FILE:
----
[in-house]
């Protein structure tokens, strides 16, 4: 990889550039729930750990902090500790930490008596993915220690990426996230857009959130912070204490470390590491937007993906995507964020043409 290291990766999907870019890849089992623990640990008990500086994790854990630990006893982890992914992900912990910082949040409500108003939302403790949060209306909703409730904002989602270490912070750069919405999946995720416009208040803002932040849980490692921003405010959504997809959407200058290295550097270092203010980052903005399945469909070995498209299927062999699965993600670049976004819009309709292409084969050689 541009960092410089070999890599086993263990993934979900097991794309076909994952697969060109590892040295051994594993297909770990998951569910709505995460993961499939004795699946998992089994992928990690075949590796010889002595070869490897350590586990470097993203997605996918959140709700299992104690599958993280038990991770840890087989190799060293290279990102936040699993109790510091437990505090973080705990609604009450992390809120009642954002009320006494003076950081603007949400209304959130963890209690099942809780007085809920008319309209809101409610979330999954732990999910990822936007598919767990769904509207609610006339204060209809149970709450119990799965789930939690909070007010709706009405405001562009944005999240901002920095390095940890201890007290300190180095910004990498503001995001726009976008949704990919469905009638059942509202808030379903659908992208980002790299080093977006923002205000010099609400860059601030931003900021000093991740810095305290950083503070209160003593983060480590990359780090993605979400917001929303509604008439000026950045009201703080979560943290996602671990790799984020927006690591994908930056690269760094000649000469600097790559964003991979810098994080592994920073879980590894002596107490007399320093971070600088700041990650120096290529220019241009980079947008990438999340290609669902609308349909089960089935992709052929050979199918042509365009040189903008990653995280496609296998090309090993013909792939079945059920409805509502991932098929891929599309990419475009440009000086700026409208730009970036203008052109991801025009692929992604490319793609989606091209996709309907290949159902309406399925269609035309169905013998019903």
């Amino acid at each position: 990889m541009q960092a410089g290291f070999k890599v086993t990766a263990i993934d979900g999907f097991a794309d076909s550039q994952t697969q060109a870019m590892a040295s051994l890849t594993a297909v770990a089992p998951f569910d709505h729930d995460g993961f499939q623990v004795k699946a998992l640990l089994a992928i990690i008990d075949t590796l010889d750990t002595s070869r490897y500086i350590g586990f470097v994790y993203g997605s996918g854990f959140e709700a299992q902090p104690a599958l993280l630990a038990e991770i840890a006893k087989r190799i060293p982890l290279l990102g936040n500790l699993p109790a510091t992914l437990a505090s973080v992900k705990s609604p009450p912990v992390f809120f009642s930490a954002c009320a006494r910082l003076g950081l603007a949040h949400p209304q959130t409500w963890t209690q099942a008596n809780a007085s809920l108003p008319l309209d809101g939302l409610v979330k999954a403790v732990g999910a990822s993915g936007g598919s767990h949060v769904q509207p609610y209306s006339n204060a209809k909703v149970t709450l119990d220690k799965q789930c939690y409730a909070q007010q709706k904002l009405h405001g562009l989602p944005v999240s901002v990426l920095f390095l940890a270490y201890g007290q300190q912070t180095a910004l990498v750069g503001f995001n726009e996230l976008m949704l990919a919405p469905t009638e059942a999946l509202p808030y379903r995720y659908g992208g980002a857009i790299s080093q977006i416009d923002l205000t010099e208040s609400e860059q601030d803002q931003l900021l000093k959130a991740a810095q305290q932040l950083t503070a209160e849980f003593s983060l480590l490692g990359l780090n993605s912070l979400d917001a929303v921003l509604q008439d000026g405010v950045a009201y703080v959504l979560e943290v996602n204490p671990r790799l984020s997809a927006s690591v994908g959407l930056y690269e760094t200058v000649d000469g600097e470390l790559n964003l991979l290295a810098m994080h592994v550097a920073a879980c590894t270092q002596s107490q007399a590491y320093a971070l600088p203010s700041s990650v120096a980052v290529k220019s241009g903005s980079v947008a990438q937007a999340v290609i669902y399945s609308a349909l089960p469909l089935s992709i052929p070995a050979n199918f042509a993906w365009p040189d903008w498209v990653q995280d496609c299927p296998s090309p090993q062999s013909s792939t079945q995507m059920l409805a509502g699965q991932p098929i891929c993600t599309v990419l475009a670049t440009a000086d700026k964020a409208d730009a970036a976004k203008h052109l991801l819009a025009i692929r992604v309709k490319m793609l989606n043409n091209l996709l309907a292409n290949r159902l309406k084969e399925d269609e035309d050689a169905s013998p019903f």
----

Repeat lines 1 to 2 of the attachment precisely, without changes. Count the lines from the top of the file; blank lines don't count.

[in-house]
């Protein structure tokens, strides 16, 4: 990889550039729930750990902090500790930490008596993915220690990426996230857009959130912070204490470390590491937007993906995507964020043409 290291990766999907870019890849089992623990640990008990500086994790854990630990006893982890992914992900912990910082949040409500108003939302403790949060209306909703409730904002989602270490912070750069919405999946995720416009208040803002932040849980490692921003405010959504997809959407200058290295550097270092203010980052903005399945469909070995498209299927062999699965993600670049976004819009309709292409084969050689 541009960092410089070999890599086993263990993934979900097991794309076909994952697969060109590892040295051994594993297909770990998951569910709505995460993961499939004795699946998992089994992928990690075949590796010889002595070869490897350590586990470097993203997605996918959140709700299992104690599958993280038990991770840890087989190799060293290279990102936040699993109790510091437990505090973080705990609604009450992390809120009642954002009320006494003076950081603007949400209304959130963890209690099942809780007085809920008319309209809101409610979330999954732990999910990822936007598919767990769904509207609610006339204060209809149970709450119990799965789930939690909070007010709706009405405001562009944005999240901002920095390095940890201890007290300190180095910004990498503001995001726009976008949704990919469905009638059942509202808030379903659908992208980002790299080093977006923002205000010099609400860059601030931003900021000093991740810095305290950083503070209160003593983060480590990359780090993605979400917001929303509604008439000026950045009201703080979560943290996602671990790799984020927006690591994908930056690269760094000649000469600097790559964003991979810098994080592994920073879980590894002596107490007399320093971070600088700041990650120096290529220019241009980079947008990438999340290609669902609308349909089960089935992709052929050979199918042509365009040189903008990653995280496609296998090309090993013909792939079945059920409805509502991932098929891929599309990419475009440009000086700026409208730009970036203008052109991801025009692929992604490319793609989606091209996709309907290949159902309406399925269609035309169905013998019903």